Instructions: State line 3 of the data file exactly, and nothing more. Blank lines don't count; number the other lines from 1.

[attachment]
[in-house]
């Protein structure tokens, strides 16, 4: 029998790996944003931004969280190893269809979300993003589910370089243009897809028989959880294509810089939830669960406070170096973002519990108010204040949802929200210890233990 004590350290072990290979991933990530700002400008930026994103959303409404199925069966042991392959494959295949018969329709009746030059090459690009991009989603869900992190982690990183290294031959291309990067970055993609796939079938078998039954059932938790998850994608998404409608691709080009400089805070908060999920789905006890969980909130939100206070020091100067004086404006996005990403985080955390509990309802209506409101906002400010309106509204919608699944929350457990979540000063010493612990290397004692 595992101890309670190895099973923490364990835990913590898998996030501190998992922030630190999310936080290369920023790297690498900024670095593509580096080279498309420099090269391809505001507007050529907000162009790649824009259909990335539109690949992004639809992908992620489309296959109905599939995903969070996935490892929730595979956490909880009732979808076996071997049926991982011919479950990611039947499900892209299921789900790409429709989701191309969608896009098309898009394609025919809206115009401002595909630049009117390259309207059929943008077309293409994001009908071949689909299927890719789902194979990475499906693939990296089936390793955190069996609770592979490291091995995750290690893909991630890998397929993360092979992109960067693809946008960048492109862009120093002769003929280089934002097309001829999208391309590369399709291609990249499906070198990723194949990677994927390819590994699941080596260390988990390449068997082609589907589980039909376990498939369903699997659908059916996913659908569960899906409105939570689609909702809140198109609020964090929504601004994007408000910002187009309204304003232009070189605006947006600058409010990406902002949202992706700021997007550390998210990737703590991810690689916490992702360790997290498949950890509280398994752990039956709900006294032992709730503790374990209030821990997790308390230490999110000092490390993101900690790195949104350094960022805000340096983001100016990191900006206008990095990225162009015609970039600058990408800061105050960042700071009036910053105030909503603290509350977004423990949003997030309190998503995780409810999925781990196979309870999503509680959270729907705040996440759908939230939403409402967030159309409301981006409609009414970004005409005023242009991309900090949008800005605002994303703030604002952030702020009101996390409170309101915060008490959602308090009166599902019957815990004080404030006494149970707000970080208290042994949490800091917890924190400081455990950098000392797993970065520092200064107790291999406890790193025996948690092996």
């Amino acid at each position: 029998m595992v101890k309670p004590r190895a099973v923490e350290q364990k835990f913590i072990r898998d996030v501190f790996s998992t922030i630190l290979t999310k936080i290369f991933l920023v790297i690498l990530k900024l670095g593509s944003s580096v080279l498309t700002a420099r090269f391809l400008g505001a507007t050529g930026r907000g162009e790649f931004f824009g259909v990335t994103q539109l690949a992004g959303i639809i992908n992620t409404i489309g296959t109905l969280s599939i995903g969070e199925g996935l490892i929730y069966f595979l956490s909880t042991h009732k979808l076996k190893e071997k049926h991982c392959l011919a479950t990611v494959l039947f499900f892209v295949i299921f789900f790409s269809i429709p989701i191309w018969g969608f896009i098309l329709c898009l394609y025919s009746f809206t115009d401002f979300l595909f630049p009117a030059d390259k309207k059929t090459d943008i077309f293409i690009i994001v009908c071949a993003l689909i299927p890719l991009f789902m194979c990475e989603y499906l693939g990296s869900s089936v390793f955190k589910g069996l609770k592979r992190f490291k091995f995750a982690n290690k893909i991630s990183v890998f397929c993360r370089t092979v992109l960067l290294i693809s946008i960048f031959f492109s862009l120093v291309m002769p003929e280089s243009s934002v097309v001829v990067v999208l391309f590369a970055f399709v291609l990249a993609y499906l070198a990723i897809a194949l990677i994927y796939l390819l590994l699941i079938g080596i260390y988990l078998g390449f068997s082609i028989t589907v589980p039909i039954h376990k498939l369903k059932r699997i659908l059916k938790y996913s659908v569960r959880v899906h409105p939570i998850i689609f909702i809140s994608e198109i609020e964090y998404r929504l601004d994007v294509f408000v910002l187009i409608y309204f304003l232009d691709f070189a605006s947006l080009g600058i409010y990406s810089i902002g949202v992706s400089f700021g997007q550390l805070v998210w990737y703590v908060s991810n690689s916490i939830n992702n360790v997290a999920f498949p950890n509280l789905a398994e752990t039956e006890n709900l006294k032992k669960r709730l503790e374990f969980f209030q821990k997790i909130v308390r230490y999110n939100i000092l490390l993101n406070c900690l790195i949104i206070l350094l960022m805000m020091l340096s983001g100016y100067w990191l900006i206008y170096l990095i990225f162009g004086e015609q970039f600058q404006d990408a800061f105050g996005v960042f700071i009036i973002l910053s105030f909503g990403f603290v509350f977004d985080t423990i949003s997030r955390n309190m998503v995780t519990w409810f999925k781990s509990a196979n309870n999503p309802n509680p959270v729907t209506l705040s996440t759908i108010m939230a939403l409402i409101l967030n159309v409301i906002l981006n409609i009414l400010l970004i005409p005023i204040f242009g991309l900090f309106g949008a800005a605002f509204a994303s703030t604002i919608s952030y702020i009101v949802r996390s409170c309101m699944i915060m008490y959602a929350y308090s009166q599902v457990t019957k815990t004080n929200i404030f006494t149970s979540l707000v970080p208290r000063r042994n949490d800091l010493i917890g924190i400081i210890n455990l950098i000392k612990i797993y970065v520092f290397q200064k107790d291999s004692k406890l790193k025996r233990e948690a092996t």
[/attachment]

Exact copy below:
């Amino acid at each position: 029998m595992v101890k309670p004590r190895a099973v923490e350290q364990k835990f913590i072990r898998d996030v501190f790996s998992t922030i630190l290979t999310k936080i290369f991933l920023v790297i690498l990530k900024l670095g593509s944003s580096v080279l498309t700002a420099r090269f391809l400008g505001a507007t050529g930026r907000g162009e790649f931004f824009g259909v990335t994103q539109l690949a992004g959303i639809i992908n992620t409404i489309g296959t109905l969280s599939i995903g969070e199925g996935l490892i929730y069966f595979l956490s909880t042991h009732k979808l076996k190893e071997k049926h991982c392959l011919a479950t990611v494959l039947f499900f892209v295949i299921f789900f790409s269809i429709p989701i191309w018969g969608f896009i098309l329709c898009l394609y025919s009746f809206t115009d401002f979300l595909f630049p009117a030059d390259k309207k059929t090459d943008i077309f293409i690009i994001v009908c071949a993003l689909i299927p890719l991009f789902m194979c990475e989603y499906l693939g990296s869900s089936v390793f955190k589910g069996l609770k592979r992190f490291k091995f995750a982690n290690k893909i991630s990183v890998f397929c993360r370089t092979v992109l960067l290294i693809s946008i960048f031959f492109s862009l120093v291309m002769p003929e280089s243009s934002v097309v001829v990067v999208l391309f590369a970055f399709v291609l990249a993609y499906l070198a990723i897809a194949l990677i994927y796939l390819l590994l699941i079938g080596i260390y988990l078998g390449f068997s082609i028989t589907v589980p039909i039954h376990k498939l369903k059932r699997i659908l059916k938790y996913s659908v569960r959880v899906h409105p939570i998850i689609f909702i809140s994608e198109i609020e964090y998404r929504l601004d994007v294509f408000v910002l187009i409608y309204f304003l232009d691709f070189a605006s947006l080009g600058i409010y990406s810089i902002g949202v992706s400089f700021g997007q550390l805070v998210w990737y703590v908060s991810n690689s916490i939830n992702n360790v997290a999920f498949p950890n509280l789905a398994e752990t039956e006890n709900l006294k032992k669960r709730l503790e374990f969980f209030q821990k997790i909130v308390r230490y999110n939100i000092l490390l993101n406070c900690l790195i949104i206070l350094l960022m805000m020091l340096s983001g100016y100067w990191l900006i206008y170096l990095i990225f162009g004086e015609q970039f600058q404006d990408a800061f105050g996005v960042f700071i009036i973002l910053s105030f909503g990403f603290v509350f977004d985080t423990i949003s997030r955390n309190m998503v995780t519990w409810f999925k781990s509990a196979n309870n999503p309802n509680p959270v729907t209506l705040s996440t759908i108010m939230a939403l409402i409101l967030n159309v409301i906002l981006n409609i009414l400010l970004i005409p005023i204040f242009g991309l900090f309106g949008a800005a605002f509204a994303s703030t604002i919608s952030y702020i009101v949802r996390s409170c309101m699944i915060m008490y959602a929350y308090s009166q599902v457990t019957k815990t004080n929200i404030f006494t149970s979540l707000v970080p208290r000063r042994n949490d800091l010493i917890g924190i400081i210890n455990l950098i000392k612990i797993y970065v520092f290397q200064k107790d291999s004692k406890l790193k025996r233990e948690a092996t």